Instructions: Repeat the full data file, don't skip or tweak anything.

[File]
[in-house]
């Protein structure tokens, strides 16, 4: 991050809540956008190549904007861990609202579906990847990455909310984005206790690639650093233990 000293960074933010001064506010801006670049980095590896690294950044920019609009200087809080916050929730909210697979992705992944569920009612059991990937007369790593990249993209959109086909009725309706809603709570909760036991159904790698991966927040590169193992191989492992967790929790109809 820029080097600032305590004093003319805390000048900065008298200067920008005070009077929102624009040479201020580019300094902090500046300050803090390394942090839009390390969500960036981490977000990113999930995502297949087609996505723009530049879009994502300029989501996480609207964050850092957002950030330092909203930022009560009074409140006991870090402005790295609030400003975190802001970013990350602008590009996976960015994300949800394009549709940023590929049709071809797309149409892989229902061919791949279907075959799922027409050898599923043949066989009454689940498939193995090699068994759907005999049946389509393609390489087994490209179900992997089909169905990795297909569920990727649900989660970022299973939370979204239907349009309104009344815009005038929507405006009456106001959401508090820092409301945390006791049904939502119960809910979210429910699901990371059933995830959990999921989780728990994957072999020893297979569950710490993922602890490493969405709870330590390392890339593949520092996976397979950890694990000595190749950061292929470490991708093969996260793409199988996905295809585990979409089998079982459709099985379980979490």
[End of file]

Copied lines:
[in-house]
């Protein structure tokens, strides 16, 4: 991050809540956008190549904007861990609202579906990847990455909310984005206790690639650093233990 000293960074933010001064506010801006670049980095590896690294950044920019609009200087809080916050929730909210697979992705992944569920009612059991990937007369790593990249993209959109086909009725309706809603709570909760036991159904790698991966927040590169193992191989492992967790929790109809 820029080097600032305590004093003319805390000048900065008298200067920008005070009077929102624009040479201020580019300094902090500046300050803090390394942090839009390390969500960036981490977000990113999930995502297949087609996505723009530049879009994502300029989501996480609207964050850092957002950030330092909203930022009560009074409140006991870090402005790295609030400003975190802001970013990350602008590009996976960015994300949800394009549709940023590929049709071809797309149409892989229902061919791949279907075959799922027409050898599923043949066989009454689940498939193995090699068994759907005999049946389509393609390489087994490209179900992997089909169905990795297909569920990727649900989660970022299973939370979204239907349009309104009344815009005038929507405006009456106001959401508090820092409301945390006791049904939502119960809910979210429910699901990371059933995830959990999921989780728990994957072999020893297979569950710490993922602890490493969405709870330590390392890339593949520092996976397979950890694990000595190749950061292929470490991708093969996260793409199988996905295809585990979409089998079982459709099985379980979490």